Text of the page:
Kalisz


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Kalisz

(kä`lēsh), Ger. Kalisch, city (1993 est. pop. 106,600), Wielkopolskie prov., central Poland. An industrial center, it has factories producing textiles, clothing, chemicals, aircraft components, and paper. One of the oldest Polish towns, it has been identified as the Slavic settlement of Calissia mentioned in the 2d cent. A.D. by Ptolemy. It flourished as a trade center from the 13th cent. At Kalisz, Casimir III signed (1343) the treaty with the Teutonic Knights by which he conceded his rule over East Pomerania. The city passed to Prussia in 1793, was transferred to Russia in 1815, and was restored to Poland in 1919. In a treaty signed (1813) at Kalisz, Prussia and Russia formed an alliance against Napoleon I.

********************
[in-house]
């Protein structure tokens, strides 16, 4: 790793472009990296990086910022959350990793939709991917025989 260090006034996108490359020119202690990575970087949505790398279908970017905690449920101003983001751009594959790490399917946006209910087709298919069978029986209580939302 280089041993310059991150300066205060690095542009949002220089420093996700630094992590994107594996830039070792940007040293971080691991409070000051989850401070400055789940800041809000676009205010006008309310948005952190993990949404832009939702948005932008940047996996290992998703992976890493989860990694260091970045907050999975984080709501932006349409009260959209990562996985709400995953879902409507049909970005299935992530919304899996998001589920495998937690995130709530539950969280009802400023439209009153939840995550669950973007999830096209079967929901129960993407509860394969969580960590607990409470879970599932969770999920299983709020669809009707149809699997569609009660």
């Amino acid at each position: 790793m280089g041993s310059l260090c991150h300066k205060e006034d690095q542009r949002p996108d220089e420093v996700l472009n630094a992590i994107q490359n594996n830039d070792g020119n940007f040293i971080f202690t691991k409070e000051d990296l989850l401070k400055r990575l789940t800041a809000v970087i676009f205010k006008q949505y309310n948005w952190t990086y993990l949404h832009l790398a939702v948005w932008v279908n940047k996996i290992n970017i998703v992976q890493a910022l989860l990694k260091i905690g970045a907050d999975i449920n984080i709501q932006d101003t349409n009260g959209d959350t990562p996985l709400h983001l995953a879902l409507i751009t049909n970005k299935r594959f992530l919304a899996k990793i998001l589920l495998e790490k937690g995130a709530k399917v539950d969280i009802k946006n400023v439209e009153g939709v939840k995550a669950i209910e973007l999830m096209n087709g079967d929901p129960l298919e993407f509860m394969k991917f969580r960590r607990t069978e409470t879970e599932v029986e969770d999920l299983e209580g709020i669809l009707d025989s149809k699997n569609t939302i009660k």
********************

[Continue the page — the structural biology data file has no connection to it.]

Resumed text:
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The following article is from The Great Soviet Encyclopedia (1979). It might be outdated or ideologically biased.

Kalisz

 

a city in Poland, in Poznań Województwo, on the Prosna River. Population, 82, 000 (1971). Kalisz is a transport junction and a center of the textile industry (silk, velvet, tulle, and knitwear). Other important branches of industry include machine building, food processing, and the manufacture of pianos and plastic goods. Kalisz has existed since the second century A.D.

REFERENCE

Dabrowski, K. Z przesztości Kalisza. Warsaw, 1970.
The Great Soviet Encyclopedia, 3rd Edition (1970-1979). © 2010 The Gale Group, Inc. All rights reserved.

Kalisz

a town in central Poland, on an island in the Prosna River: textile industry. Pop.: 110 000 (2005 est.)
Collins Discovery Encyclopedia, 1st edition © HarperCollins Publishers 2005
References in periodicals archive ?
The German sack of Kalisz during the first two weeks of August 1914 became a cause celebre in the Russian press.